I knew very little about Rich Mullins and his music when I was growing up.
He died right as music for me was becoming something more than just whatever my mom had playing on the radio in the car.
I knew who he was and, of course, I knew all the words to “Awesome God.” Who didn’t back then? But, honestly, I always thought it was a pretty cheesy song, at least the verses.
There were a few other Rich Mullins songs I knew and the word “ragamuffin” was vaguely familiar, but I couldn’t have told you why. To me, he was just another Christian musician. So when he died, I felt the sort of shallow sadness we all feel when celebrities we really know nothing about die. I didn’t get why some people in the Christian music world were speaking as if the church had lost a prophet.
But I think I’m beginning to understand why today.
Yesterday, I was flipping through the new releases on Netflix and stumbled across a movie called Ragamuffin. I knew a bit about it. I had a faint memory of seeing a preview once upon a time and had heard a few people whose opinions I respect offer hopeful words about the movie.
So, with nothing better to do I clicked play.
The film certainly won’t be competing for any Oscars, but it did have something going for it that most Christian films don’t – it was watchable. Yes, the acting was mostly just ok. Yes, there was the requisite cheesiness (though it just a dash; far, far less than you would except). And, yes, budget constraints led to some scenery anachronisms that ruined the illusion that it was the late 80s/early 90s.
But, I have to confess that for someone like me who has a non-existent relationship with his father, I found the scene where Rich works through his own non-existent relationship with his father to be unexpectedly, but incredibly moving.
Again, that may have just been me and the movie was certainly far from perfect, but if you’ve got Netflix and the extra time, I think it’s definitely worth hitting play.
Anyway, as a trained historian, the first thing I did once the credits started rolling (and maybe during the movie too…) was to start googling Rich Mullins to see how accurate the film was. As it turns out, at least according to an interview I read with friends who knew him, even though the film did take the typical historical liberties that all movies do, it did present a pretty accurate portrayal of Rich Mullins the person.
If that was true, I thought, then I may have just found a kindred soul.
So, I kept googling.
I was having myself a Elton John-Goodbye Norma Jean moment.
And I would have liked to have known you, but I was just a kid….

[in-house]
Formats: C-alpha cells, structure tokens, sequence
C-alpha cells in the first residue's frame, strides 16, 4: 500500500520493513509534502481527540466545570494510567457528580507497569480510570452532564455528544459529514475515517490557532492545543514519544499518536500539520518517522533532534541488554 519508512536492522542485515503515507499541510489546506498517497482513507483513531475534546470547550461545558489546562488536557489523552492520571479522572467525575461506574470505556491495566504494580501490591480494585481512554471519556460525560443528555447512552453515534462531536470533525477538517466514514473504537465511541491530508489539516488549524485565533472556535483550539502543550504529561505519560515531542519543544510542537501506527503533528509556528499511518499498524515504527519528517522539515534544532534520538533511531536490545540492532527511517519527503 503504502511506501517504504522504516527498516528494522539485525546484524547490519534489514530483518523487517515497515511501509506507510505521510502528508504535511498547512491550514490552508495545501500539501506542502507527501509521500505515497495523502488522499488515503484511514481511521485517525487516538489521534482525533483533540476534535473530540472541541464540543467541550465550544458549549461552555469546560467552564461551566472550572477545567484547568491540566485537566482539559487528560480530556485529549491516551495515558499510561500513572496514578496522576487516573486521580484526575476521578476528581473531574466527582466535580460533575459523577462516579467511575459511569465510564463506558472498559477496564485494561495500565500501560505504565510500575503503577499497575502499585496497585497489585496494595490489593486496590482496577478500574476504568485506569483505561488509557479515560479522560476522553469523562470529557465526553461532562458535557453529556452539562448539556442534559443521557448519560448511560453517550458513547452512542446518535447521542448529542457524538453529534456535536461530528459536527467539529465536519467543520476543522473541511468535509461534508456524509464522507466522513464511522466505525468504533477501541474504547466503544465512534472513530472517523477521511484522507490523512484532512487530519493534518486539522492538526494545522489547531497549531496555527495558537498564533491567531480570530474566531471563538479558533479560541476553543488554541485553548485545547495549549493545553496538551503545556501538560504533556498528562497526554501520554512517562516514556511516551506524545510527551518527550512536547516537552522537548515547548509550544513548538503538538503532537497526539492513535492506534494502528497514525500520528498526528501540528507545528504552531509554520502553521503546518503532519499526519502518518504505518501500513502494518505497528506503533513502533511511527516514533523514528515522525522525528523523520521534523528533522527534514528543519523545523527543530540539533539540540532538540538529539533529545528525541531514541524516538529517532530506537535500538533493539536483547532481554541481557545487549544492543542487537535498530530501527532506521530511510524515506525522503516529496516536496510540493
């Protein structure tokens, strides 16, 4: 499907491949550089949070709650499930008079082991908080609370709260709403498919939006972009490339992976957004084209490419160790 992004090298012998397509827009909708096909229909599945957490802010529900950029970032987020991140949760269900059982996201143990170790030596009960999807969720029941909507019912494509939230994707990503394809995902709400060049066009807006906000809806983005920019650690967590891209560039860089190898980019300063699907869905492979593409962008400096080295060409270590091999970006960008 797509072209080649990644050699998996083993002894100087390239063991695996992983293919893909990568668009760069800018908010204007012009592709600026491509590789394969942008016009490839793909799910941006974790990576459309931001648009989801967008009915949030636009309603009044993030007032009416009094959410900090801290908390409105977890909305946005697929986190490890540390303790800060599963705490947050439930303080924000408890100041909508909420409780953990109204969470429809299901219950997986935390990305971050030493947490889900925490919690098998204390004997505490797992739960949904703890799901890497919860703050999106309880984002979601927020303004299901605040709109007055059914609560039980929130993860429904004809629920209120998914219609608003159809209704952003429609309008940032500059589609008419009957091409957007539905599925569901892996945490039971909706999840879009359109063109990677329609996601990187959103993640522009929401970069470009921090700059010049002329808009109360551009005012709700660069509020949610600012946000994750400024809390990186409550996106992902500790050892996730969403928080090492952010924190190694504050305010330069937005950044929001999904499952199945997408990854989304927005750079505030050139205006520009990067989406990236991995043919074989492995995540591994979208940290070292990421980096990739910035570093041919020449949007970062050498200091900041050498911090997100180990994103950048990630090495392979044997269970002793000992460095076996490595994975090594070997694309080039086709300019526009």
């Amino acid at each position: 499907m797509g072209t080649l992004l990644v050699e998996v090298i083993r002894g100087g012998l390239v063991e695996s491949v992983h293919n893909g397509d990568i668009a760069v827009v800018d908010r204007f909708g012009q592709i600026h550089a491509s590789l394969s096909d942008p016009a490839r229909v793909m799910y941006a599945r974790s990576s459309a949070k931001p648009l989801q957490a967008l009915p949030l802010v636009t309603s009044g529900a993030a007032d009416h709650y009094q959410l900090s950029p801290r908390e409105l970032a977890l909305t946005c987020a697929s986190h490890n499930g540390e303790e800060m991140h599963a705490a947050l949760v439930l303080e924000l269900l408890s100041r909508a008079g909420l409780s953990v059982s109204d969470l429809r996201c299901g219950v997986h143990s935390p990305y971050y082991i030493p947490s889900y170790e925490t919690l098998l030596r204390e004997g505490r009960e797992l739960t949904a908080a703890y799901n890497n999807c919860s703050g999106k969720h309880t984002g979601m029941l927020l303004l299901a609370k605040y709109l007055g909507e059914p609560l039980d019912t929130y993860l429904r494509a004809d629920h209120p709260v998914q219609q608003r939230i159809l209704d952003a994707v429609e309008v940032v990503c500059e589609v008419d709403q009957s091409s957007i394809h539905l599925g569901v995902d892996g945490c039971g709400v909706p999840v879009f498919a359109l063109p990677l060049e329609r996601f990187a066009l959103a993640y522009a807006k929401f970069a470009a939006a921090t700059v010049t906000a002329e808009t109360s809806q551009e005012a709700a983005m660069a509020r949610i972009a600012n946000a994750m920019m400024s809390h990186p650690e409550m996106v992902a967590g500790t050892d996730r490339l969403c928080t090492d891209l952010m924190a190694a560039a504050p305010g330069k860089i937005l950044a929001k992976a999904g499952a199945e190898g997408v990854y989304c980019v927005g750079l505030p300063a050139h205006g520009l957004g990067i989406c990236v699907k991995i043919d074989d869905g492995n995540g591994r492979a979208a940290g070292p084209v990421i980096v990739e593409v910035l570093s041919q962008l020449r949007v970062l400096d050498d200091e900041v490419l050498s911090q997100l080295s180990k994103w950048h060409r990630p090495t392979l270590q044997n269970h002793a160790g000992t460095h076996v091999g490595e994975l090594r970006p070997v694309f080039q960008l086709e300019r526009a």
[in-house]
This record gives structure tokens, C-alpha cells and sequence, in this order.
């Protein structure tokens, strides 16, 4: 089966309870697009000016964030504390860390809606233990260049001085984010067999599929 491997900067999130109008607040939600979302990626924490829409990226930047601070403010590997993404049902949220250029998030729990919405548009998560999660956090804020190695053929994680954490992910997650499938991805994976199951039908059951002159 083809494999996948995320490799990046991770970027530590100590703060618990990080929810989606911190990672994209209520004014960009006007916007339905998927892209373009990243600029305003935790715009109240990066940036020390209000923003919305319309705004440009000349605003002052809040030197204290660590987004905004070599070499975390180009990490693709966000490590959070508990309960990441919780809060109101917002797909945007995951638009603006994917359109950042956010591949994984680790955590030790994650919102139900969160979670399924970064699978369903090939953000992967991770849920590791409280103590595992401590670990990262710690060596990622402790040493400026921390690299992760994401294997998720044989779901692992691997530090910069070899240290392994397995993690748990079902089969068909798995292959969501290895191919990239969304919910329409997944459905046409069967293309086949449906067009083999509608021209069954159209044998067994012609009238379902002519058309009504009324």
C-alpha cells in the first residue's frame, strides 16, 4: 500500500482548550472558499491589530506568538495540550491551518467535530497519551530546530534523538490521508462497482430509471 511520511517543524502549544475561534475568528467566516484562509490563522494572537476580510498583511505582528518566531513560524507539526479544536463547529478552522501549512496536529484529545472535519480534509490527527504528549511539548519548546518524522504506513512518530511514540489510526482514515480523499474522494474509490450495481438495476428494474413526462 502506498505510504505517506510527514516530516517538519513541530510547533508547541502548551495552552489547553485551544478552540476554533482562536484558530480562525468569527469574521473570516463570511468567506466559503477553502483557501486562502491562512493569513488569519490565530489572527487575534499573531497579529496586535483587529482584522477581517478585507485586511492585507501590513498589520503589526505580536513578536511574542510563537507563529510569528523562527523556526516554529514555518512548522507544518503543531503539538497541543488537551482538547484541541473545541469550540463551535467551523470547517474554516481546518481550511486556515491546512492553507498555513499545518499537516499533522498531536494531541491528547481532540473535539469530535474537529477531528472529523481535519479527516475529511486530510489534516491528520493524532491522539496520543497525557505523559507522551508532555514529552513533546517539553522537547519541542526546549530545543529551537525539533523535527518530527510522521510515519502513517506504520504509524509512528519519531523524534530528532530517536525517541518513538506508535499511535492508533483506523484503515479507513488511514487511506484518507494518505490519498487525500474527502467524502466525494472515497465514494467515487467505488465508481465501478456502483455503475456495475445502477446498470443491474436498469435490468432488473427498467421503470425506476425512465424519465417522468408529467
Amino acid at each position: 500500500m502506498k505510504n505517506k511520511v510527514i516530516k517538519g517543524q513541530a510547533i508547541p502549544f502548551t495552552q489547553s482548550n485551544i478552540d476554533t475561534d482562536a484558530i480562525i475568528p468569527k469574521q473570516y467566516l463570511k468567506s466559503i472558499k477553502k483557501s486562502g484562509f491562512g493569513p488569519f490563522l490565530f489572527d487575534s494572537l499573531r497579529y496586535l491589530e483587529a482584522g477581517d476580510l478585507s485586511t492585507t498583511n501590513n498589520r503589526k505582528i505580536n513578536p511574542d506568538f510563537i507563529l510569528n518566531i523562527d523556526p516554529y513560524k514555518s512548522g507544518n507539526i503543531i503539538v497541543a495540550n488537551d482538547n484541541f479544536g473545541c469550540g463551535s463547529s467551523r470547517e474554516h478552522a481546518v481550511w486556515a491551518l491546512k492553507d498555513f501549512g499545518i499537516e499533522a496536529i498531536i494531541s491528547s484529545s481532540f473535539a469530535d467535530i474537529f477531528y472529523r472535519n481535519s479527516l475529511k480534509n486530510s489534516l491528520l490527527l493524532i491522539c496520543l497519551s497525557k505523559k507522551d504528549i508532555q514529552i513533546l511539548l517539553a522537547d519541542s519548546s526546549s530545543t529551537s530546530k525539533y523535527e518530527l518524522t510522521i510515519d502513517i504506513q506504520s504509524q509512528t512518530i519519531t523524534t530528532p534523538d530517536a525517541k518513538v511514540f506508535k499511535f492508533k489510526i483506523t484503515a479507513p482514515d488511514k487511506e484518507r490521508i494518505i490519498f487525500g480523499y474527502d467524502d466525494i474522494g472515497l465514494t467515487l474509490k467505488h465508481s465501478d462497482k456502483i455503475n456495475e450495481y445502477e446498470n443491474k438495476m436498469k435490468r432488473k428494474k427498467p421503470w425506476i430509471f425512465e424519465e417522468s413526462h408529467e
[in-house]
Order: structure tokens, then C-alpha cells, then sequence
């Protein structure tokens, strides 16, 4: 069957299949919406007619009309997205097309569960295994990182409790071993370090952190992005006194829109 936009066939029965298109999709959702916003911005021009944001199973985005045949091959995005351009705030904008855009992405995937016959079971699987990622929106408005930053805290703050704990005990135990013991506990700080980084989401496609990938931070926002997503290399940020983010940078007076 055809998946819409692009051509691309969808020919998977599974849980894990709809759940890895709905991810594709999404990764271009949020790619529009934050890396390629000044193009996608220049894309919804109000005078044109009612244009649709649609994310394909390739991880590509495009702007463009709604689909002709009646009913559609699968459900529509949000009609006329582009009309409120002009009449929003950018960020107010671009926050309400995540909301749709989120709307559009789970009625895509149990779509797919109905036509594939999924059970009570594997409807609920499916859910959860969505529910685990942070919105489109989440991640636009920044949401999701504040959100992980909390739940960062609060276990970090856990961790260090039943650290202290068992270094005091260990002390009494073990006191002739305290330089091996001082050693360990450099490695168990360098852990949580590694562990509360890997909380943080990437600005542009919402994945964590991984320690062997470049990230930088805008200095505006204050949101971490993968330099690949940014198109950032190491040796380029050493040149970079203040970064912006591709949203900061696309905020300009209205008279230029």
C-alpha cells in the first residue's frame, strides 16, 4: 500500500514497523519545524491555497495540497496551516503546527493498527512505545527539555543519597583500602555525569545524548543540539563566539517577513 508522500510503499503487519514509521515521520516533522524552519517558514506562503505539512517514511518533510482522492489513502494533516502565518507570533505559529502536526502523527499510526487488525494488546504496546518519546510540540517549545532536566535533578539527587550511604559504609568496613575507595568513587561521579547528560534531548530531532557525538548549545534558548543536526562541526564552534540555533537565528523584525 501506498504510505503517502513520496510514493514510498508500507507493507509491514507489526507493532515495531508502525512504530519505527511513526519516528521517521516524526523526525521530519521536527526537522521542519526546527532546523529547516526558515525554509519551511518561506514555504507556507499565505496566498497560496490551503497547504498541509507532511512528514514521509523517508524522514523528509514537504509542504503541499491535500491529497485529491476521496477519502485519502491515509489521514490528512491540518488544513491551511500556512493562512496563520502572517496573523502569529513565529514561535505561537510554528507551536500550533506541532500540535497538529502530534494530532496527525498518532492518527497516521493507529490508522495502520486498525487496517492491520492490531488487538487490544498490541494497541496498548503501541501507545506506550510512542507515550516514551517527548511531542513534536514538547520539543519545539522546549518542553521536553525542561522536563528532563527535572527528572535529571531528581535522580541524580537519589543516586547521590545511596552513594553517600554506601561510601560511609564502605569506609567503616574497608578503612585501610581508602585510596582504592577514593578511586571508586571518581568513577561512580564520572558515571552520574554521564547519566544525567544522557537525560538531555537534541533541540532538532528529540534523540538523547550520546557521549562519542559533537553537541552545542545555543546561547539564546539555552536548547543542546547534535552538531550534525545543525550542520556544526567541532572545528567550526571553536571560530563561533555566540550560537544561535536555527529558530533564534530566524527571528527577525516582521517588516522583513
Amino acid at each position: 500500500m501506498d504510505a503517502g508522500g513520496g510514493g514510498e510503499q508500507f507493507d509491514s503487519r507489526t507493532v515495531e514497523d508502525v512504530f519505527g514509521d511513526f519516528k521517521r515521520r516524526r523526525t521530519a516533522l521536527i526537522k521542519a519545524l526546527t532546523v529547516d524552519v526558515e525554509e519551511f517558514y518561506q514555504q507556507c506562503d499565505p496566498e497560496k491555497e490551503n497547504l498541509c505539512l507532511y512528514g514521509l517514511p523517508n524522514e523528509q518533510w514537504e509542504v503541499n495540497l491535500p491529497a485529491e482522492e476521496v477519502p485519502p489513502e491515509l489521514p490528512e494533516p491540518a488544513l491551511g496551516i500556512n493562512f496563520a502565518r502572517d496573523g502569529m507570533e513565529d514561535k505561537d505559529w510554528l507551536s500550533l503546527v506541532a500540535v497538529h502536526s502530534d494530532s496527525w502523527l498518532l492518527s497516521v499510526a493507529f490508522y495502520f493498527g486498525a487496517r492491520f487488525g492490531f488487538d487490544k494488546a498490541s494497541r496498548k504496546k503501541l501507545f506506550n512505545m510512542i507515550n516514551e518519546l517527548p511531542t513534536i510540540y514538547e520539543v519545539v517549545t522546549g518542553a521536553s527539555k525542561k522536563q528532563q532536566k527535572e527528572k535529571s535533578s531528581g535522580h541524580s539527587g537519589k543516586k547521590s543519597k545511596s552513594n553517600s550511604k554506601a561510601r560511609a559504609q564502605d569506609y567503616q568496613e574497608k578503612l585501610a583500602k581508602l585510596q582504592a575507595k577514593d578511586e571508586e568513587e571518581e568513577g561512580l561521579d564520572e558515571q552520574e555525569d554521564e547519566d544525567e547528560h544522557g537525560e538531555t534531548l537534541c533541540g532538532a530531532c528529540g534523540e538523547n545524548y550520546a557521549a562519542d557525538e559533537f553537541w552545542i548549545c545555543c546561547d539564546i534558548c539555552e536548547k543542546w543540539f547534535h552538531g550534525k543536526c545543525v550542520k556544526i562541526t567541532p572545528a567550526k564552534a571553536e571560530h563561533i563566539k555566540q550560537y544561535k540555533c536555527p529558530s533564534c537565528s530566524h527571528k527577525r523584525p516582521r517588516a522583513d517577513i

Anyway, I spent more time than I would like to admit reading old interviews and concert transcripts and watching very dated music videos. But the more I watched and the more I read the more convinced I became that all those folks so many years ago were actually right.
The church had lost a prophet.
And I had lost a kindred soul.
Even though he died far too young (he was only 41), Rich Mullins left behind a treasure trove of music, writing, and honest reflections on faith that are hard to come by in the church today. There’s too much to share here, but if you’re not familiar with Rich Mullins, you really need to do some digging of your own. Start here. Yes, you will definitely find some cheeztastic music videos, but you’ll also find truth and raw honesty that few others are willing to speak.
Like his reason for leaving Nashville behind to move to a Navajo reservation, “I just kinda got tired of a white evangelical middle class sort of perspective on God and I thought I would have more luck finding Christ among the pagan Navajos.”
[He’s speaking very tongue in cheek about “pagan Navajos.” You can check out the full interview here.]
So, rather than my usual pontificating, I wanted to help jumpstart your journey into the world of Rich Mullins by sharing a few words of wisdom from a prophet the church lost far too soon.
Rich on the Bible….
It says a lot of things in there. Proof-texting is a very, very dangerous thing. I think if we were given the scriptures it was not so that we could prove that we are right about everything. If we were given the scriptures it was to humble us into realizing that God is right and the rest of us are just guessing.
His honest thoughts about Christian music….
It’s so funny being a Christian musician because it always scares me when I talk to you guys and you guys think so highly of Christian music – contemporary Christian music especially – because I kinda go, “Man, I know a lot of us and we don’t know jack about anything. Not that I don’t want to buy our records, come to our concerts. I sure do. But you should come for entertainment. If you really want spiritual nourishment you should go to church.
And last, but not least, my favorite quote so far. Rich Mullins talking in 1996 about the true heart of Christianity, but sounding like he could be preaching today….
Jesus said whatever you do to the least of these my brothers you’ve done it to me. And this is what I’ve come to think. That if I want to identify fully with Jesus Christ, who I claim to be my Savior and Lord, the best way that I can do that is to identify with the poor. This I know will go against the teachings of all the popular evangelical preachers. But they’re just wrong. They’re not bad, they’re just wrong. Christianity is not about building an absolutely secure little niche in the world where you can live with your perfect little wife and your perfect little children in a beautiful little house where you have no gays or minority groups anywhere near you. Christianity is about learning to love like Jesus loved and Jesus loved the poor and Jesus loved the broken-hearted.
*All of the quotes above came from a concert he performed in Lufkin, Texas. Check out the video below for a little context and a few more gems.